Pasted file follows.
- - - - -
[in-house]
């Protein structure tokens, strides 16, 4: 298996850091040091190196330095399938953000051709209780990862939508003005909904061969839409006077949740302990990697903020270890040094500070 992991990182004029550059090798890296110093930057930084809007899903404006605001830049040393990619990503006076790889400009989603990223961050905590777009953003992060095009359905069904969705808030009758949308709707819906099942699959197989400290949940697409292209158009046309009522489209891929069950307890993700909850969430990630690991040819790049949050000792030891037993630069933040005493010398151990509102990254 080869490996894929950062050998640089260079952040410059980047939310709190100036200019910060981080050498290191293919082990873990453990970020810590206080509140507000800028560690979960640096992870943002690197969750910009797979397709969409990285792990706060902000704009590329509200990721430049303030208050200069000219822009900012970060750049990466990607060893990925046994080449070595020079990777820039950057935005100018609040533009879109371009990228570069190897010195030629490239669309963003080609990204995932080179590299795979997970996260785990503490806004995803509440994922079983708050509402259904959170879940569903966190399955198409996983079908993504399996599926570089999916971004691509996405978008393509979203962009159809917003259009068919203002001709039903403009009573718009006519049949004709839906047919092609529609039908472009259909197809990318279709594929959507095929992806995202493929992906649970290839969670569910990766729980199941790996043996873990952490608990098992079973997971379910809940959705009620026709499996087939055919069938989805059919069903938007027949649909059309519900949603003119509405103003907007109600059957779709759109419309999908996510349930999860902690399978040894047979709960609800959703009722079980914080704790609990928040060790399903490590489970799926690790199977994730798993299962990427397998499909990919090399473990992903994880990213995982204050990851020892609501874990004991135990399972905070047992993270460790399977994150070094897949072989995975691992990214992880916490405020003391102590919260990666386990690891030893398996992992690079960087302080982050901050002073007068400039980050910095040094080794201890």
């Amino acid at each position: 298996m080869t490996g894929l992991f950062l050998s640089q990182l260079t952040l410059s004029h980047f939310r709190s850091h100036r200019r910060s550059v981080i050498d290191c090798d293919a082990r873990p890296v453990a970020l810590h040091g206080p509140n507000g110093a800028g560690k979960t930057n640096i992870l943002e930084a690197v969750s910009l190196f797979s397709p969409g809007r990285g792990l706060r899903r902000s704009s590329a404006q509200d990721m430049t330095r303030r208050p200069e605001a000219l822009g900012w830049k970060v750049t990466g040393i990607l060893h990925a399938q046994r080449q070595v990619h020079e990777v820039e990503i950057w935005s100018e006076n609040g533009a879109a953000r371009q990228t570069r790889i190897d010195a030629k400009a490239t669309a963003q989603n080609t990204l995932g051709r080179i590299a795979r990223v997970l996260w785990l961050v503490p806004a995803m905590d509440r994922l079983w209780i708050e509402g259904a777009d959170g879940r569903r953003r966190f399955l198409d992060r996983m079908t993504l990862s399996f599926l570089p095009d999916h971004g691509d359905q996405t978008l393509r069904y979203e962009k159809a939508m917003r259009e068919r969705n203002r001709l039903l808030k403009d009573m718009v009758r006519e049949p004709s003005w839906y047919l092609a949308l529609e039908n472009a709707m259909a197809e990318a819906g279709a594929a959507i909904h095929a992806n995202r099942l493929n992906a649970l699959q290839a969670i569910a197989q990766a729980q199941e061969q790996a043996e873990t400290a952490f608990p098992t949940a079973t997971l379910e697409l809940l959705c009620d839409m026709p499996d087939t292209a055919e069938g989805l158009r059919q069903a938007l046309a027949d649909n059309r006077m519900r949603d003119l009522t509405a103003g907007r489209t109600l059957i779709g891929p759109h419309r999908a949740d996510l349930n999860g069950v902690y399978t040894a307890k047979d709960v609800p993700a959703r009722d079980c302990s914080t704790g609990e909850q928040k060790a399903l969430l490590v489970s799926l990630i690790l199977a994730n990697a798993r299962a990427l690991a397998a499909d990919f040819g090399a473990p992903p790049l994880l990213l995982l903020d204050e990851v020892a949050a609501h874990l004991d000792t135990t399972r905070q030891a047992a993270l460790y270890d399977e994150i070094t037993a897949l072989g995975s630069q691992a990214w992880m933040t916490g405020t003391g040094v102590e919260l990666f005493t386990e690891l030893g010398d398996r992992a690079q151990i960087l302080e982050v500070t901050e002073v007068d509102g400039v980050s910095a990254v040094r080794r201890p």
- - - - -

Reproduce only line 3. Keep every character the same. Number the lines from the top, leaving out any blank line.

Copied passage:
């Amino acid at each position: 298996m080869t490996g894929l992991f950062l050998s640089q990182l260079t952040l410059s004029h980047f939310r709190s850091h100036r200019r910060s550059v981080i050498d290191c090798d293919a082990r873990p890296v453990a970020l810590h040091g206080p509140n507000g110093a800028g560690k979960t930057n640096i992870l943002e930084a690197v969750s910009l190196f797979s397709p969409g809007r990285g792990l706060r899903r902000s704009s590329a404006q509200d990721m430049t330095r303030r208050p200069e605001a000219l822009g900012w830049k970060v750049t990466g040393i990607l060893h990925a399938q046994r080449q070595v990619h020079e990777v820039e990503i950057w935005s100018e006076n609040g533009a879109a953000r371009q990228t570069r790889i190897d010195a030629k400009a490239t669309a963003q989603n080609t990204l995932g051709r080179i590299a795979r990223v997970l996260w785990l961050v503490p806004a995803m905590d509440r994922l079983w209780i708050e509402g259904a777009d959170g879940r569903r953003r966190f399955l198409d992060r996983m079908t993504l990862s399996f599926l570089p095009d999916h971004g691509d359905q996405t978008l393509r069904y979203e962009k159809a939508m917003r259009e068919r969705n203002r001709l039903l808030k403009d009573m718009v009758r006519e049949p004709s003005w839906y047919l092609a949308l529609e039908n472009a709707m259909a197809e990318a819906g279709a594929a959507i909904h095929a992806n995202r099942l493929n992906a649970l699959q290839a969670i569910a197989q990766a729980q199941e061969q790996a043996e873990t400290a952490f608990p098992t949940a079973t997971l379910e697409l809940l959705c009620d839409m026709p499996d087939t292209a055919e069938g989805l158009r059919q069903a938007l046309a027949d649909n059309r006077m519900r949603d003119l009522t509405a103003g907007r489209t109600l059957i779709g891929p759109h419309r999908a949740d996510l349930n999860g069950v902690y399978t040894a307890k047979d709960v609800p993700a959703r009722d079980c302990s914080t704790g609990e909850q928040k060790a399903l969430l490590v489970s799926l990630i690790l199977a994730n990697a798993r299962a990427l690991a397998a499909d990919f040819g090399a473990p992903p790049l994880l990213l995982l903020d204050e990851v020892a949050a609501h874990l004991d000792t135990t399972r905070q030891a047992a993270l460790y270890d399977e994150i070094t037993a897949l072989g995975s630069q691992a990214w992880m933040t916490g405020t003391g040094v102590e919260l990666f005493t386990e690891l030893g010398d398996r992992a690079q151990i960087l302080e982050v500070t901050e002073v007068d509102g400039v980050s910095a990254v040094r080794r201890p």